Remember to engage customers or they will ignore you, that traditional channels are for the birds, and to help marketing automation help you.
I started blogging about the future of marketing and marketing automation in 2006. Seven years and literally a thousand blog posts later, marketing automation technology is still the fastest growing of any CRM-related segment in the last five years. The technology's automated processes coupled with marketing analytics and insights comprise the best system to get the right message to the right person at the right time at scale.
That being said, the technology is still brand new to a lot of companies. Fortunately, a few guideposts have emerged in the evolving marketing landscape that marketers can use to orient themselves. The following three benchmarks can serve as guidelines for marketers just starting with the technology or seasoned vets alike:
Engage Customers or They Will Ignore You
Today's information-saturated market empowers buyers with instant information, giving them access to specific deals, detailed specs, pricing, reviews, etc., 24/7. Additionally, as the rate of information creation increases (IBM found 2.5 quintillion bytes of data are created each day), buyer attention span decreases at an equally alarming rate. This means that marketers have to do more than "rent" attention that others have garnered.
The only sure way to break through is to become more engaging. As McKinsey wrote in "The Coming Era of On-Demand Marketing," "Building on the vast increase in consumer power brought on by the digital age, marketing is headed toward being on-demand - not just always 'on,' but also always relevant, responsive to the consumer's desire for marketing that cuts through the noise with pinpoint delivery."
Traditional Channels Are for the Birds
Traditional channels and media outlets are no longer the best avenues for reaching buyers - they're holdovers from the age of rented attention. Consumers are watching television to watch a show, not your message. And given that your message is packaged nicely in short three-minute breaks, it's easier than ever for consumers to simply tune out. Personalized, individual conversations are the only means to connecting with them in significant ways.
The good news is there have never been better ways to do this. Your brand can interact on Twitter with consumers, and know if the @jonmiller you're talking to is the same Jon Miller who bought your product two months ago and has been browsing your product pages again. Emails can be sent out based on behavioral triggers, not blasted out based on demographic segments.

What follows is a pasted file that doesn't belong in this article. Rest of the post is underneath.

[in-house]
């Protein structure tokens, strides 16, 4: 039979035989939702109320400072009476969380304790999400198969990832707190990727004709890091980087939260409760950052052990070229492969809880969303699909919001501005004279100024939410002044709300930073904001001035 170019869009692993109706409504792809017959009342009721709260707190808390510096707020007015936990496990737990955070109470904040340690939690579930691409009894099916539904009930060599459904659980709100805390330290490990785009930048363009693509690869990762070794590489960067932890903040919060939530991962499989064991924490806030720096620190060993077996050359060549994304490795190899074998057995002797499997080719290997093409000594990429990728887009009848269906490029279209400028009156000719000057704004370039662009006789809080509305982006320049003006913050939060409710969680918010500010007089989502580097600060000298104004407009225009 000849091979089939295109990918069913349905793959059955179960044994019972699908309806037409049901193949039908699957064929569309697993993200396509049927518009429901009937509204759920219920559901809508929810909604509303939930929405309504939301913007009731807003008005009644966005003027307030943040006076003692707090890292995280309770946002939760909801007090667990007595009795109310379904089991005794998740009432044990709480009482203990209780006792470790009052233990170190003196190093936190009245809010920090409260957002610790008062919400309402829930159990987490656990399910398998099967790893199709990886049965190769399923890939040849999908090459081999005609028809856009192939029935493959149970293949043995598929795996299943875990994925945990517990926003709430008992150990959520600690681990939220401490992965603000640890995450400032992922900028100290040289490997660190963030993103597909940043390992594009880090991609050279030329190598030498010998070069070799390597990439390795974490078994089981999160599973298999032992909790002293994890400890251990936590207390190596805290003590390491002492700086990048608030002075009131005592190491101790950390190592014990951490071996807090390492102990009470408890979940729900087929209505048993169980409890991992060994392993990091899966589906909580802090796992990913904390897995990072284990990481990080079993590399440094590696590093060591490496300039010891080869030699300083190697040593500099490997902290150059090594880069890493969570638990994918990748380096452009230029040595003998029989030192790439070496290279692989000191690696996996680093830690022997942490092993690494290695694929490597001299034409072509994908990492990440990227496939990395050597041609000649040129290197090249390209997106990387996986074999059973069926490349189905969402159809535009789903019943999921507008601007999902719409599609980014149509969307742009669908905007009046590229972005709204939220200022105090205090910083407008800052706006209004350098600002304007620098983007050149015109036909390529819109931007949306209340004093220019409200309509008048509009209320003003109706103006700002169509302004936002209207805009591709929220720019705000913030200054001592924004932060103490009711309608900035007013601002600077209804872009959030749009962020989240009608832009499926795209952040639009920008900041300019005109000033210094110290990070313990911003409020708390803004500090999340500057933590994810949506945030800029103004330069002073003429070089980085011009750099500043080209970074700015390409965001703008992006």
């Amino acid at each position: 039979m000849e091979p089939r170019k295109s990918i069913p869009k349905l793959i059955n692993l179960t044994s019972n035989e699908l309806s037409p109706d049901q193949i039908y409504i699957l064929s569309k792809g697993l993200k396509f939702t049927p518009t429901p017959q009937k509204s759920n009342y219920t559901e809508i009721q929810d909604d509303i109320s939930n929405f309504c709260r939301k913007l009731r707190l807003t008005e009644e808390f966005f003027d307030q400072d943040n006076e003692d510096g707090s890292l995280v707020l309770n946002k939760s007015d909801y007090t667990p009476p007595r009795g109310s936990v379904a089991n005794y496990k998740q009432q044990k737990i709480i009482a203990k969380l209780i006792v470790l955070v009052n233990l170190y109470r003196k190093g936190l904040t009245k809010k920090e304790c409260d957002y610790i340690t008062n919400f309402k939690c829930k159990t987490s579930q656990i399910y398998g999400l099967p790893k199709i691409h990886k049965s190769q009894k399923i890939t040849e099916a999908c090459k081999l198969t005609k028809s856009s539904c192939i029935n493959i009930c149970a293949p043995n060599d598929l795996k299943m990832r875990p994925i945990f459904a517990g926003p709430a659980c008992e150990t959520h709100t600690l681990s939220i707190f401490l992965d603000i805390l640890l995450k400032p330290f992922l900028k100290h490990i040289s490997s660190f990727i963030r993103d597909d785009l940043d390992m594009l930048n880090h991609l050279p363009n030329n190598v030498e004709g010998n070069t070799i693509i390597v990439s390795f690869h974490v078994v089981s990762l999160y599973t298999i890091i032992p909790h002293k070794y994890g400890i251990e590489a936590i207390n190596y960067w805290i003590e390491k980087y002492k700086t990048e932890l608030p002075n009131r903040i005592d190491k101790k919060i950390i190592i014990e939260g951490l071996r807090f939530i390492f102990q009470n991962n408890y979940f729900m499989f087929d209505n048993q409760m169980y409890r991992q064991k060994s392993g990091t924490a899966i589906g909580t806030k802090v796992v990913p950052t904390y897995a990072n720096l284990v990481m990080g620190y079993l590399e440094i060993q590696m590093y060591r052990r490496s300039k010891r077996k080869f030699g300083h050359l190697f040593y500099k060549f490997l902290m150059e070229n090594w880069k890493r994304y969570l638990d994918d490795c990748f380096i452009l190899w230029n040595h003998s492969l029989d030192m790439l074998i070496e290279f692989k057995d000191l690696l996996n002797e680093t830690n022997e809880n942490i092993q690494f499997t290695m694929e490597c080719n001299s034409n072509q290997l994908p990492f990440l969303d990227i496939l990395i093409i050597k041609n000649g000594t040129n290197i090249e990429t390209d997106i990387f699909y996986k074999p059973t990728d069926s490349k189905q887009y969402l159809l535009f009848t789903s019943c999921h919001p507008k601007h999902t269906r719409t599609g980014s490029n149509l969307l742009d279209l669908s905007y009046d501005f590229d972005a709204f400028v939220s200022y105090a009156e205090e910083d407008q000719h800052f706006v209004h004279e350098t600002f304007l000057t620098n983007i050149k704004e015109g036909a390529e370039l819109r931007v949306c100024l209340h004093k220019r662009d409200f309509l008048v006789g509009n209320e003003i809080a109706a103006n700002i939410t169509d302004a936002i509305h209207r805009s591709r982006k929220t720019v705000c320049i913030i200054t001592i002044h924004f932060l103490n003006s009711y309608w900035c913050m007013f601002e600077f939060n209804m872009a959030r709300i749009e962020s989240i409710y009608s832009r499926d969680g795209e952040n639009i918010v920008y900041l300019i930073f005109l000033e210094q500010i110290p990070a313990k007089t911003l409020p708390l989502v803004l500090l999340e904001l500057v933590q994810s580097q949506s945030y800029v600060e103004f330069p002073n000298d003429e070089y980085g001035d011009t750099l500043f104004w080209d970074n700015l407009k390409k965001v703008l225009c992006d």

Regardless of time or place, consumers expect this kind of experience - one that's streamlined, consistent, and, most importantly, relevant to them as individuals. The marketing teams that succeed will keep seamless track of buyer purchasing history, communication preferences, and behavior.
Help Marketing Automation Help You
Marketers need to measure the effectiveness of their marketing investments. Budget cuts stemming from the 2008 recession raised the expectation for measurement across all channels, but that is now especially true for marketing spending, which historically was derided as arts and crafts money. Marketing automation gives you the ability to measure and prove impact on revenue and ultimately elevate marketing's strategic role in your organization. Instead of being a cost center, marketing automation allows marketers to accurately forecast exactly what they'll be adding to the company's top line next quarter.
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Jon leads strategy and execution for Marketo. Before co-founding Marketo, Jon was Vice President, Product Marketing at Epiphany and held positions at Exchange Partners and Gemini Consulting. He is executive editor of the popular Marketo blog, Modern B2B Marketing, and author of the comprehensive handbook, The Definitive Guide to Marketing Metrics and Analytics. In 2010, The CMO Institute named Jon a Top 10 CMO for companies under $250 million revenue. Jon holds a bachelor's degree in physics from Harvard College and has an MBA from the Stanford Graduate School of Business.
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